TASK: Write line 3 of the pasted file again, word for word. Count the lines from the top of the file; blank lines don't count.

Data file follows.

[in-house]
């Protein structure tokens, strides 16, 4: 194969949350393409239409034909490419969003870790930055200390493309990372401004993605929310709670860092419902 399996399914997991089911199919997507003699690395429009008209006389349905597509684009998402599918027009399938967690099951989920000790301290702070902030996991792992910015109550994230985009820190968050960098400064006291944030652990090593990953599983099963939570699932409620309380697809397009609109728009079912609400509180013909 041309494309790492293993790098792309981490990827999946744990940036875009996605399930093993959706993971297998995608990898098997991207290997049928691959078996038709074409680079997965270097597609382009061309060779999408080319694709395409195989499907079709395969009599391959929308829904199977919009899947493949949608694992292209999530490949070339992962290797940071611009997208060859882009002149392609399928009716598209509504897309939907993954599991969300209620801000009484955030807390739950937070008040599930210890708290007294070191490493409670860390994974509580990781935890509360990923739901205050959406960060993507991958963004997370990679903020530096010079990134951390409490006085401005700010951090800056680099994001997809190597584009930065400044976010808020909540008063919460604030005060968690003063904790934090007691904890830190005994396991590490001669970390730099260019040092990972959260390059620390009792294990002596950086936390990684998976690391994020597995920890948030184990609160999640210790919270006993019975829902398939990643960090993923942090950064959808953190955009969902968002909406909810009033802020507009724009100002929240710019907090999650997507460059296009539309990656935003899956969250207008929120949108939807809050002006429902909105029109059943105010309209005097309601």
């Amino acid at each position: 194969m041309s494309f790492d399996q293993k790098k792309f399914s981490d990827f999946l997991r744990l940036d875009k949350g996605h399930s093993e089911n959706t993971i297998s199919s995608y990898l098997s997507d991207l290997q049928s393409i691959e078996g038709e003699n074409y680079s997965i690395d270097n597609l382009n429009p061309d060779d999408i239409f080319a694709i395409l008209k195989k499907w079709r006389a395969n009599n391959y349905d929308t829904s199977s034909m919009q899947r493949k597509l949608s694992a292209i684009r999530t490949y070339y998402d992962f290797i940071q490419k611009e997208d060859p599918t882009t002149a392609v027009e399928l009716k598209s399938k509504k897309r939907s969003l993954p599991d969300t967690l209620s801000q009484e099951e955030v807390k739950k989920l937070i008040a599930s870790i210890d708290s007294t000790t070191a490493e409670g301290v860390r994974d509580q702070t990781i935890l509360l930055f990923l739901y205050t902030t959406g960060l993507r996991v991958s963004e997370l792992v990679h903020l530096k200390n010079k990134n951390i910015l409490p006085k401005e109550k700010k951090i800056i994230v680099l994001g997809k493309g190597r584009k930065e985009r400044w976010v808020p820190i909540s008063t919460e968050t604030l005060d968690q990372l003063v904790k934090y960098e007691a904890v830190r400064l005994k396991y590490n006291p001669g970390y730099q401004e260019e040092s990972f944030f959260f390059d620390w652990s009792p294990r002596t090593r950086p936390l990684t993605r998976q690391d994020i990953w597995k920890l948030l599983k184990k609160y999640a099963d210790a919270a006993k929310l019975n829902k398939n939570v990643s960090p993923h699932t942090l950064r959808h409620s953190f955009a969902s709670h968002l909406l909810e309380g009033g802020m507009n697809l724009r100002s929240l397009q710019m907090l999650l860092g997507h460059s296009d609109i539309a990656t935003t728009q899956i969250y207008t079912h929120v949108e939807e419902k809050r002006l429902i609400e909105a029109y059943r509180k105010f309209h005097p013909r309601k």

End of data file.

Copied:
């Amino acid at each position: 194969m041309s494309f790492d399996q293993k790098k792309f399914s981490d990827f999946l997991r744990l940036d875009k949350g996605h399930s093993e089911n959706t993971i297998s199919s995608y990898l098997s997507d991207l290997q049928s393409i691959e078996g038709e003699n074409y680079s997965i690395d270097n597609l382009n429009p061309d060779d999408i239409f080319a694709i395409l008209k195989k499907w079709r006389a395969n009599n391959y349905d929308t829904s199977s034909m919009q899947r493949k597509l949608s694992a292209i684009r999530t490949y070339y998402d992962f290797i940071q490419k611009e997208d060859p599918t882009t002149a392609v027009e399928l009716k598209s399938k509504k897309r939907s969003l993954p599991d969300t967690l209620s801000q009484e099951e955030v807390k739950k989920l937070i008040a599930s870790i210890d708290s007294t000790t070191a490493e409670g301290v860390r994974d509580q702070t990781i935890l509360l930055f990923l739901y205050t902030t959406g960060l993507r996991v991958s963004e997370l792992v990679h903020l530096k200390n010079k990134n951390i910015l409490p006085k401005e109550k700010k951090i800056i994230v680099l994001g997809k493309g190597r584009k930065e985009r400044w976010v808020p820190i909540s008063t919460e968050t604030l005060d968690q990372l003063v904790k934090y960098e007691a904890v830190r400064l005994k396991y590490n006291p001669g970390y730099q401004e260019e040092s990972f944030f959260f390059d620390w652990s009792p294990r002596t090593r950086p936390l990684t993605r998976q690391d994020i990953w597995k920890l948030l599983k184990k609160y999640a099963d210790a919270a006993k929310l019975n829902k398939n939570v990643s960090p993923h699932t942090l950064r959808h409620s953190f955009a969902s709670h968002l909406l909810e309380g009033g802020m507009n697809l724009r100002s929240l397009q710019m907090l999650l860092g997507h460059s296009d609109i539309a990656t935003t728009q899956i969250y207008t079912h929120v949108e939807e419902k809050r002006l429902i609400e909105a029109y059943r509180k105010f309209h005097p013909r309601k």